Multinational corporations will see tighter rules dictating when they can transfer their foreign workers to the U.S., under a new government policy.

The policy applies to L-1 guestworker visas, which allow multinational companies to transfer executives or managers and workers with “specialized knowledge” to the U.S. With tighter limits on how prior work abroad qualifies an employee for the visa, companies are likely to see a rise in visa denials and have a more difficult time bringing in foreign talent.

The move is part of U.S. Citizenship and Immigration Services’ implementation of President Donald Trump’s April 2017 Buy American and Hire American executive order, which directs federal agencies to ensure that U.S. workers aren’t being displaced by foreign labor.

Since that order, the agency has brought additional scrutiny to employment visa programs, particularly the H-1B skilled guestworker visa—the only visa specifically mentioned in the order. But the L-1 visa hasn’t escaped attention.

The two skilled-visa programs have been the target of fraud claims, and have been the subject of overhaul legislation repeatedly introduced by Sens. Charles Grassley (R-Iowa) and Richard Durbin (D-Ill.).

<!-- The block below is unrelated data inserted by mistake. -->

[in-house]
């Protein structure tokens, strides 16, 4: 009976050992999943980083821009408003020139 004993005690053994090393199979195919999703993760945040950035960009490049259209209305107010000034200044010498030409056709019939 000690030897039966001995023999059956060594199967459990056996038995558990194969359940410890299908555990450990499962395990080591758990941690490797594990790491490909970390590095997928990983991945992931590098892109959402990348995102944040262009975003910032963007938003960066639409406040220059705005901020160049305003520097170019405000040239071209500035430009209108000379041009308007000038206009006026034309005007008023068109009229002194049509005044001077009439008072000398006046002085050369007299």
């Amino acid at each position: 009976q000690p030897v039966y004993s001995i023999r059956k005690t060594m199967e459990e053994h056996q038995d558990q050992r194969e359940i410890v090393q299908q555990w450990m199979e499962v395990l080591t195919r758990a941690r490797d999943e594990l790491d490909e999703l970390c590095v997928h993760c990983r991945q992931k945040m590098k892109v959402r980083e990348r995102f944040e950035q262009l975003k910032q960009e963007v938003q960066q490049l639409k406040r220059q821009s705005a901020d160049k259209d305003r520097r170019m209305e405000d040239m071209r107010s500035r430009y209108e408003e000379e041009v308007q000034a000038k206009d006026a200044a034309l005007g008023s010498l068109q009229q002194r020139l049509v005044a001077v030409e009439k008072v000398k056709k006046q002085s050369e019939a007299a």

Work Abroad Requirement

Under the law, a company can’t transfer workers on an L-1 visa unless they’ve worked for that company—or a parent, subsidiary, or affiliate—outside the U.S. for at least one of the preceding three years.

The three-year clock must run backward from the date the company files the L-1 visa petition, U.S. Citizenship and Immigration Services said in a policy released Nov. 29. Any time spent working in the U.S. doesn’t count toward the one-year requirement, even if the employee was working for and paid by the foreign branch of the company.

Time spent in the U.S. for business or pleasure will be counted against the one-year employment requirement and have to be made up before the worker is eligible for an L-1 visa, the USCIS said.

The clock operates differently for employees who are already working for the company in the U.S. on a different type of temporary visa, such as the H-1B. In those instances, the three-year period when the one year of employment abroad must have been completed runs backward from the date the employee started working in the U.S. for that company.

“USCIS has not previously provided specific policy guidance with respect to the conditions by which the three-year clock may be stopped for purposes of determining whether the one-year foreign employment requirement for L-1 beneficiaries has been met,” the agency said Nov. 29. The new policy is meant to clarify the guidelines on timing “to ensure they are applied consistently to all L-1 petitions,” it said.

But the policy “is another move to close off any discretion or provide any additional benefits to employers seeking to transfer talent to the U.S.,” American Immigration Lawyers Association President Anastasia Tonello told Bloomberg Law in a Nov. 29 email. It’s likely to lead to more visa denials and more lawsuits by affected companies, she said.